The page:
phishing Even six filters set by large email providers (Gmail, Outlook etc.) have become very effective in stopping spam and scam messages, it still happens often to come across some emails that ask us to access our blocked account or to insert login credentials for the bank, so you can unlock your account or receive large sums of money!
Obviously these emails are not true but they are phishing mail, fake emails that are sent to millions of people around the world with the aim of recovering access data to websites and current accounts, so as to enrich cyber criminals and allow them to steal very precious passwords and accounts.
In this article we will show you all the tricks to use to understand how to clearly recognize a phishing message without a shadow of a doubt, quickly and easily.

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We check if the email is authentic

Before clicking on any link in an email, you need to check that it is not fake.
To do this you must first of all look at the email address it came from and also the email header and compare them with other similar emails received by the alleged sender.
Email scam

The ability to distinguish between a real email and a fake email also depends a lot on the program or site you use to read emails; in the example shown the email address is not the official one of Euronics and, if we purchased something from the Euronics website, we can quickly compare the official one with the scam one.

This is even more suspicious if we receive emails from services or sites that we have never gone to: why should there be a blocked account on Unicredit if we do not have a Unicredit account? In this case it is really very easy to understand the deception and eliminate the email quickly.
Another example: official emails from Google are always sent from the address [email protected].

We check the encryption of messages

Gmail also provides a valid tool to understand if the email is official or sent by a clone site or by a hacker. In fact, on Gmail we can check if an email is protected by the encryption certificate, which is a proof of validity and authenticity and which must never be missing.
Gmail padlock

Today all official emails from companies and websites are protected with encryption; if a message is received without encryption, Gmail brings up a red lock above, next to the recipient (i.e. we, identified as to me), to highlight the security problem. If we find the red padlock we have a clue on the nature of the email, but we will certainly have to investigate: it is not an immediate synonym for a fake email or a scam. If the email says it comes from a bank or a major company like Google, Facebook or Apple and is not encrypted, the suspicions that it is a scam increase dramatically. On the other hand though, if an email is encrypted, it is not necessarily authentic.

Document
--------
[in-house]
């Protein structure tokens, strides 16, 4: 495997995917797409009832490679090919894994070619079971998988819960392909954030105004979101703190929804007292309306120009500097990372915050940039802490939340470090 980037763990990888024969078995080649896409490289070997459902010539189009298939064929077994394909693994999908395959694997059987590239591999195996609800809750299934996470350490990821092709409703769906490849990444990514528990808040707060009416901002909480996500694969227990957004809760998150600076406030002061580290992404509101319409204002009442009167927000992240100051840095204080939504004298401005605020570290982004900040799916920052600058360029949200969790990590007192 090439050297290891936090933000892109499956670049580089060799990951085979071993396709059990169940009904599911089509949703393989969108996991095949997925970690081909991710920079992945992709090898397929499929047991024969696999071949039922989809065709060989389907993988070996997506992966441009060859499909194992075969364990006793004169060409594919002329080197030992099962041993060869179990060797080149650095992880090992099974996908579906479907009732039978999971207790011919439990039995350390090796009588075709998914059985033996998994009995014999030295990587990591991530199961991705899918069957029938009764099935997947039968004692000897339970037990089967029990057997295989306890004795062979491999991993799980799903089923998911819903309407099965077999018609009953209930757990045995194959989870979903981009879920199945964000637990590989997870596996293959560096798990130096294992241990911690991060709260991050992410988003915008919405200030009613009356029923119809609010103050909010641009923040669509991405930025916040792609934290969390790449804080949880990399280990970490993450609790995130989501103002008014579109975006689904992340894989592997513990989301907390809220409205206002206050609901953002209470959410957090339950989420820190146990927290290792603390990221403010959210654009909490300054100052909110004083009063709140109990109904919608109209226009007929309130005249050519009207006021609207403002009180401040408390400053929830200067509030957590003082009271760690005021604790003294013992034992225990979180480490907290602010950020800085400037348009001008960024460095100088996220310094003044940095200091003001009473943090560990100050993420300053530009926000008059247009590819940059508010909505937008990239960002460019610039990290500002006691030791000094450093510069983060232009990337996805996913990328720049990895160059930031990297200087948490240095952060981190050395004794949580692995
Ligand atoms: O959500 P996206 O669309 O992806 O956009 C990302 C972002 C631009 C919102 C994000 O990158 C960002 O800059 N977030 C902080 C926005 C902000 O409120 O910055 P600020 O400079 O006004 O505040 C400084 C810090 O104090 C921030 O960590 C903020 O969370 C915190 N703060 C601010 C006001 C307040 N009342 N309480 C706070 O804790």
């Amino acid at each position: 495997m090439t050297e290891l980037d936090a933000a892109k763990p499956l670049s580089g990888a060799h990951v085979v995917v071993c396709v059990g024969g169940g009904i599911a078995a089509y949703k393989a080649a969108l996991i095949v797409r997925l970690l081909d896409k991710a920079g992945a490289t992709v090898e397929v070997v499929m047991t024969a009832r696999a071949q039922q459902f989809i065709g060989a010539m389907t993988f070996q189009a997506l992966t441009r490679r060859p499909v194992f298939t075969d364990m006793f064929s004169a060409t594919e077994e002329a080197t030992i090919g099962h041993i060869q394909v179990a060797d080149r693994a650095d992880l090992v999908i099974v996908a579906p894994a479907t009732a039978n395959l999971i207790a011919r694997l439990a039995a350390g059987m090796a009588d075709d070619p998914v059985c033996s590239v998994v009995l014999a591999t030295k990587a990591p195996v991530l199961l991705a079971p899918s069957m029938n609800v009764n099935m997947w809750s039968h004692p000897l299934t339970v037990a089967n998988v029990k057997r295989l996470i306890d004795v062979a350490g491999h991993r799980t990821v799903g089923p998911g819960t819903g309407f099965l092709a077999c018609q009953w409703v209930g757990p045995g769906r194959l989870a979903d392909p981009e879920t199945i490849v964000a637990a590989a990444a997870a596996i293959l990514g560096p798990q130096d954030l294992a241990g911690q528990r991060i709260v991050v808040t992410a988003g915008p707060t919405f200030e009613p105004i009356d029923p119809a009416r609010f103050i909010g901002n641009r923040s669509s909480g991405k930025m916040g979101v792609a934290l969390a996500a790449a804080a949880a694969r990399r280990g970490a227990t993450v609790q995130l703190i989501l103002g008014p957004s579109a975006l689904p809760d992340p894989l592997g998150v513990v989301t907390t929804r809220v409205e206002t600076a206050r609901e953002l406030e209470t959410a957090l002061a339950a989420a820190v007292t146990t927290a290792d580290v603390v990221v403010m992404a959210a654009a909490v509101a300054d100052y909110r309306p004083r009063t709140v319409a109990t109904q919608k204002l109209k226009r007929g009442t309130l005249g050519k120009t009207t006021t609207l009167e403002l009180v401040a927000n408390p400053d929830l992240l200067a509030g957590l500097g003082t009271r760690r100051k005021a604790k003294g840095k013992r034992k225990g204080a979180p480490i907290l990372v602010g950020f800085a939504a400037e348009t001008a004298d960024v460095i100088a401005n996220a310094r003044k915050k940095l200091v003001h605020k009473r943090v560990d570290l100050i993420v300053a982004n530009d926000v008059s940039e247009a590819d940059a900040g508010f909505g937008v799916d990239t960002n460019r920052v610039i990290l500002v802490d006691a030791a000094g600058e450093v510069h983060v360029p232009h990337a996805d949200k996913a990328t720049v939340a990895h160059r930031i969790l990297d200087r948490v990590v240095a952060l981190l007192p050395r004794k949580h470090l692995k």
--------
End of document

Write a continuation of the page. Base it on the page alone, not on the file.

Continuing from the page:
We recognize emails that play on human feelings (fear, terror etc.)

If suddenly an unsolicited email arrives where a security threat is reported, a change or where any type of intervention is required on the bank account or any other service with a link to click to unlock the problem, it is always a scam in 100% of cases.
Scam posed

There is no doubt about this, why the only emails where you need to click on a confirmation link they are only sent following a new account registration.
Certainly it can happen that someone uses our email address to register on a website, and even in this case you can ignore the email and not click anything or click where it says "if you didn't sign up …".
In case of doubts we try to access the service from another browser (not the same one where we opened the email) or alternatively we contact the assistance of the service for which we received the "alert email", so as to verify that in fact there is no problem. In any case, we never click on the links in these "pure terror" emails (the fear of losing all the money earned pushes people to go crazy!) And we eliminate it or report it as spam.

We recognize grammatical errors

Second important thing to know is that if an email contains a request full of grammatical errors, misspellings or incorrect punctuation (in short, not credible), 100% is false.
TIM scam

In the example above, the errors are wasted and by clicking on the link the hacker would have access to our TIM account, modifying our offer or making free top-ups with our money.
We remind you that in case of problems, all large companies report the error and refer to further clarifications by phone: we will therefore always have to call customer service to solve all problems (even serious ones) and a click is not enough to solve all!


Fortunately, the spam filters of Gmail and Outlook work very well and allow you to avoid most of the fake, scammed, unauthentic emails we can run into. If we receive spam emails that bypass automatic filters, we can immediately report them as spam so as not to receive more of similar ones, as seen in the guide Block unwanted emails in Gmail from specific addresses.

If, on the other hand, we want to integrate an even more powerful filter capable of acting on multiple accounts, we recommend that you read our guide immediately Block spam emails, advertisements and unwanted messages. Finally we can check if the links contained in the emails are good by using the services described in our guide How to know if a site is dangerous.


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